|Photo by Cara Lopez Lee|
I suspect that fellow writers will appreciate the idea of starting a New Year not with a goal to start something new but to finish something old. I’ve been writing a novel for several years. No matter how diligently I move forward, something always needs fixing. I’m not talking about some phony excuse to procrastinate, but actual problems: a conflict falls flat, a character feels one-dimensional, dialogue is missing, dialogue is redundant, internal life is absent, internal life is excessive and now momentum is absent...another draft, and another
A couple of months ago, I took a painting class with my sister. We each created our own interpretation of the instructor’s sample creation: a moon shining through flowering branches. At one point, while I tried to create a tunnel-like sensation of moonlight, I kept going over one section that wasn’t quite working. The teacher took one look and said, “Stop. You’re going to ruin it.” I knew what she meant. I was never going to achieve what I sought. Sometimes “good enough” is not a cop-out but the recognition that art can be too perfect, and then it’s no longer art. Sometimes smoothing out rough edges is not an act of creation but of destruction.
I’ve received plenty of education on novel-writing in general and a lot of feedback on my novel in particular: from conferences, workshops, writing groups, beta readers, and more. Despite all that, I never seem to reach the book’s potential. Still, the other day a colleague, who is doing a dummy-check of part one, wrote me a note that included the phrase, “thanks for the good cry, by the way.” That was my first hint that it’s time to wind this up, even though she also suggested the work is flabby in places. I’ll cut as much flab as I can, but, like me, my book might never lose those last five pounds. That doesn’t mean it shouldn’t dress up and go out.
The same friend advised me that the new year was a perfect time to email an update to an agent who invited me to send her my manuscript when I’m finished. I felt leery, always nervous about the fine line between persistent and pest. But I knew she was right. It was time for me to make a promise I cannot take back, to commit to a deadline to be finished even if I’m not finished. I emailed the agent, saying I had hoped to send her my manuscript at the New Year, but “I now know that I will send it in February.”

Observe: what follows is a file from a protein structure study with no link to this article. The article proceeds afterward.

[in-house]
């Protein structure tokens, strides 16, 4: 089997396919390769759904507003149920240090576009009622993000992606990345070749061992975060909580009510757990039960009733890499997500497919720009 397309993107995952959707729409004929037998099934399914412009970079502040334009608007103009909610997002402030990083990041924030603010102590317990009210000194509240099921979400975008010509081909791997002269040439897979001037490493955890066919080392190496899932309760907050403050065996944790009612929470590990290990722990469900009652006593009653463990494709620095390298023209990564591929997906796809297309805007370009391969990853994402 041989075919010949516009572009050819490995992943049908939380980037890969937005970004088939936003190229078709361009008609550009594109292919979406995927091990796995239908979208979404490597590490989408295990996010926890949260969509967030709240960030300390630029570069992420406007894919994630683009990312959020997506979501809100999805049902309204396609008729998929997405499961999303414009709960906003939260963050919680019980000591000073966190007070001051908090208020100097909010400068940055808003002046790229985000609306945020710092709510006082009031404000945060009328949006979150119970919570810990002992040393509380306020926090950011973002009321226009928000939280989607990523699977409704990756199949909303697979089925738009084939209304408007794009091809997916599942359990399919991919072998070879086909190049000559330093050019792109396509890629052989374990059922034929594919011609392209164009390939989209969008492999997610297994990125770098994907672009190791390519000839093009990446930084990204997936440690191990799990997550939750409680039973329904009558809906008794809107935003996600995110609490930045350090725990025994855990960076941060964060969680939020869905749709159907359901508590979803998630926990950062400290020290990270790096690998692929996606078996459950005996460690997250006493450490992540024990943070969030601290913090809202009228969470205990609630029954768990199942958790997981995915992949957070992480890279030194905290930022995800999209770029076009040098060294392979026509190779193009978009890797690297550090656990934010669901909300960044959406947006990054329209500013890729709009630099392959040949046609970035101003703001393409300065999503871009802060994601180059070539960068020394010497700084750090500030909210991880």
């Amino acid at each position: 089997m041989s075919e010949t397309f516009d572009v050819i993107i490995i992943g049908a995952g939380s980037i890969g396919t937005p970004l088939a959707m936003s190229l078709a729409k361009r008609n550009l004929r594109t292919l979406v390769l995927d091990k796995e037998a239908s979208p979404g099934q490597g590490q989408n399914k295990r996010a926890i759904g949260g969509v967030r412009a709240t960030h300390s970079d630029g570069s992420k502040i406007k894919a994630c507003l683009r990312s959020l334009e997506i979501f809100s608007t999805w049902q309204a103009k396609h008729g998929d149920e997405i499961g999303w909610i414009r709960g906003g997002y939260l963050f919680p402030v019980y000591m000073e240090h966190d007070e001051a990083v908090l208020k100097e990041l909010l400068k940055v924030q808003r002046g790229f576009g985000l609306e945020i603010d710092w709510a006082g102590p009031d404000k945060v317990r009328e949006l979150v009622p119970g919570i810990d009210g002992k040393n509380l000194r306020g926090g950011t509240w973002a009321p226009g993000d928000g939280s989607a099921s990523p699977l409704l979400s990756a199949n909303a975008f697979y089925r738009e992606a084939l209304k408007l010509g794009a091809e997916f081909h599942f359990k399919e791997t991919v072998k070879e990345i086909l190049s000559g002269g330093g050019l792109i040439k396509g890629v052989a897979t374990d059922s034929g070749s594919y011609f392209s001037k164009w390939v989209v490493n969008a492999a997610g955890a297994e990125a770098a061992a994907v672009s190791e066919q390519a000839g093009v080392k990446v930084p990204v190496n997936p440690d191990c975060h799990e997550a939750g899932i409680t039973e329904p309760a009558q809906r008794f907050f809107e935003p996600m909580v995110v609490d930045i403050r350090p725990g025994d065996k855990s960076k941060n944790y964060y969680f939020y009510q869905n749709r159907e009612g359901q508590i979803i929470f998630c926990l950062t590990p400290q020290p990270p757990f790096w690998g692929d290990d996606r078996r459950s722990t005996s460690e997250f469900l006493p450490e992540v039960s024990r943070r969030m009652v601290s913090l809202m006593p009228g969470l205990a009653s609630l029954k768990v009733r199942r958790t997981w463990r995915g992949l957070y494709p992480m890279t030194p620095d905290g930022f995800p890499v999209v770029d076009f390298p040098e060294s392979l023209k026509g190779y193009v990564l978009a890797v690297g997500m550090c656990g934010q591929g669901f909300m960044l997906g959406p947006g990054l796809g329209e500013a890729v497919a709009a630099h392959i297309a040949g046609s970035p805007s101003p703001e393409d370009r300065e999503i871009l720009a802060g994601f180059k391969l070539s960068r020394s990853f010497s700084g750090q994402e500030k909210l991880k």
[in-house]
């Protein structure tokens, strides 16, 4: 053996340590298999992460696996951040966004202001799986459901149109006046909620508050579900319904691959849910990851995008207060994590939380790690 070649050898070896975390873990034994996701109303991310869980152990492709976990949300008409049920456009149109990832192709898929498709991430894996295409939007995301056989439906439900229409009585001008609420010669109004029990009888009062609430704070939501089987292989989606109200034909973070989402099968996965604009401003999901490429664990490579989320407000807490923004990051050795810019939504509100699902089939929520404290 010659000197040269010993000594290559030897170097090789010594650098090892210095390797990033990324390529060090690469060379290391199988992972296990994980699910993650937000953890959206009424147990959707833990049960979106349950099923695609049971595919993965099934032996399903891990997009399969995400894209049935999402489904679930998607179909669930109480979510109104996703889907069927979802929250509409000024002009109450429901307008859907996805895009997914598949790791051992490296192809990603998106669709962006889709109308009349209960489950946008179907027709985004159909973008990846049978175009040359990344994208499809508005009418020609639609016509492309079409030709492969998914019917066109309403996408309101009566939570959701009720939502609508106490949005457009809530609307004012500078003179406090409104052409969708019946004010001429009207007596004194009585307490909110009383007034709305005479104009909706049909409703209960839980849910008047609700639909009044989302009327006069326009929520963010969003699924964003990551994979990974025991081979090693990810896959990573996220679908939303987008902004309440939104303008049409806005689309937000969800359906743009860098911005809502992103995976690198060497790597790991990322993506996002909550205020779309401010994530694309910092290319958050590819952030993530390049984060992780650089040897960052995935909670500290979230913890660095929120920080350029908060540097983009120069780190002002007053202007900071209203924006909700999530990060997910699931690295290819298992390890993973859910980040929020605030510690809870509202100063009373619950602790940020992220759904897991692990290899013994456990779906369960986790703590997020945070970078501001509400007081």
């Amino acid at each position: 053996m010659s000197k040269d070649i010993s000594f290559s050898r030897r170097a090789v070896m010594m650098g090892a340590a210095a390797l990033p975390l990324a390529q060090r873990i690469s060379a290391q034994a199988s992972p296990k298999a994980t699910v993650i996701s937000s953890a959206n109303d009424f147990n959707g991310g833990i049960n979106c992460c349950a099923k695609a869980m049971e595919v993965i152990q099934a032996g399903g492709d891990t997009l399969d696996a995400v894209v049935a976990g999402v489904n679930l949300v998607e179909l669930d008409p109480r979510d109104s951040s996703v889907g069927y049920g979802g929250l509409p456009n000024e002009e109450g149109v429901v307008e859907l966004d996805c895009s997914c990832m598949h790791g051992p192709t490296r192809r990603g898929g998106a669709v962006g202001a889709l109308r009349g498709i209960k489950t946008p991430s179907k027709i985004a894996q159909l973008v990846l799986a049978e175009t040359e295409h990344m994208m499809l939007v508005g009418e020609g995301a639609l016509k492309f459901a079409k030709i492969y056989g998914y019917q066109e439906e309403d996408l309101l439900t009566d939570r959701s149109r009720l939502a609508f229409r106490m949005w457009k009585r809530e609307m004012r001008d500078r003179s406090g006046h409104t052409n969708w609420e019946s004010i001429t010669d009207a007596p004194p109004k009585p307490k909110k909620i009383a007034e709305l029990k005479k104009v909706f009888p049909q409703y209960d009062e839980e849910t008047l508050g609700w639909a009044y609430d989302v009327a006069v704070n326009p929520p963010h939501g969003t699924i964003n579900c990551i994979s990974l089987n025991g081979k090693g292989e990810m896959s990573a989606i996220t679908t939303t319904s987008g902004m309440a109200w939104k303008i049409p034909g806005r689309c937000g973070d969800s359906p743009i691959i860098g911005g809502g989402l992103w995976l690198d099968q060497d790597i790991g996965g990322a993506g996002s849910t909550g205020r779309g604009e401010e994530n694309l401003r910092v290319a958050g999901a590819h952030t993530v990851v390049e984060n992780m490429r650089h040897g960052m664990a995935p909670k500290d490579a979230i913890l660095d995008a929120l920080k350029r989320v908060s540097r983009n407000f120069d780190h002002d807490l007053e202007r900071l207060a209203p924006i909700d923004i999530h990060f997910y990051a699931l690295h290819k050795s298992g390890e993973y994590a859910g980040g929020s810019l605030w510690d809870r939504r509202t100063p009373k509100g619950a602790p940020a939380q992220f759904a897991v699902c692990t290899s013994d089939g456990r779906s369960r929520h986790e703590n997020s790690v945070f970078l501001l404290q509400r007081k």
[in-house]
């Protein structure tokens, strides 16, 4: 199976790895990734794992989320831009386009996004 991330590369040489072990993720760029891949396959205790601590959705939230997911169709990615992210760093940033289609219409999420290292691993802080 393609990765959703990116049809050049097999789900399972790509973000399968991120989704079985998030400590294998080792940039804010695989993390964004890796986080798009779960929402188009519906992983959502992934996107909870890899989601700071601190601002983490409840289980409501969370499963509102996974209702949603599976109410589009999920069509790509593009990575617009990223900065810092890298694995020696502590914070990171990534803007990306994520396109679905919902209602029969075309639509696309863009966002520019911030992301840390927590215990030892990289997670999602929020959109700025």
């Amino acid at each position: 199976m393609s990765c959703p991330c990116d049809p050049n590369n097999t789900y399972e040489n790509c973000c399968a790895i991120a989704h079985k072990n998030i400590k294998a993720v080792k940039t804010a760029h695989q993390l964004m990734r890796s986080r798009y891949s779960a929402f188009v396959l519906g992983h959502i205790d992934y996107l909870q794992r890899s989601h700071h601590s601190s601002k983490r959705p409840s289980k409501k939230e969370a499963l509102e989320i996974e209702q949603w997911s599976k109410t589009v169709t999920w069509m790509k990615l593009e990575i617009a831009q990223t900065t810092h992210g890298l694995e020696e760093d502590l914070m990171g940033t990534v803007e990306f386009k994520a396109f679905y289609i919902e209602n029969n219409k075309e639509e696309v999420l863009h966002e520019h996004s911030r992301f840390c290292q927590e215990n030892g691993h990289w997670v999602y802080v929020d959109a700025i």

Now that I’ve written that, I do know it, because I’m a woman of my word. She thanked me for the update and told me, “Keep writing.” I will, till next month. It won’t be perfect, but it will be my creation and it will be complete.
Fellow writers and I often discuss the “one more improvement” our manuscripts need. I recently moved cross-country, and it has slowed my progress a bit: a month prepping our old house to sell, a month closing, a month house-hunting, and so on. Yet moving to a new place, where few people know me or my book, has helped me avoid those conversations with fellow writers that might make me second-guess my decision to wrap this up—because my book really could use one more improvement, or ten.
How do I know it’s time to finish? The way I did in painting class. I looked at the section I was working on, relatively close to the end, and a gut instinct told me if I applied one more dab of paint, I would go too far…or worse, never stop.
How do you know when you’re done?
How do you know when you’re done?
Cara Lopez Lee is the author of the memoir They Only Eat Their Husbands. Her stories have appeared in such publications as The Los Angeles Times, Denver Post, Connotation Press, Rivet Journal, and Pangyrus. She’s a book editor and writing coach. She was a faculty member at Lighthouse Writers Workshop, a journalist in Alaska and North Carolina, and a writer for HGTV and Food Network. An avid traveler, she has explored twenty countries and most of the fifty United States. She and her husband live in Ventura, California.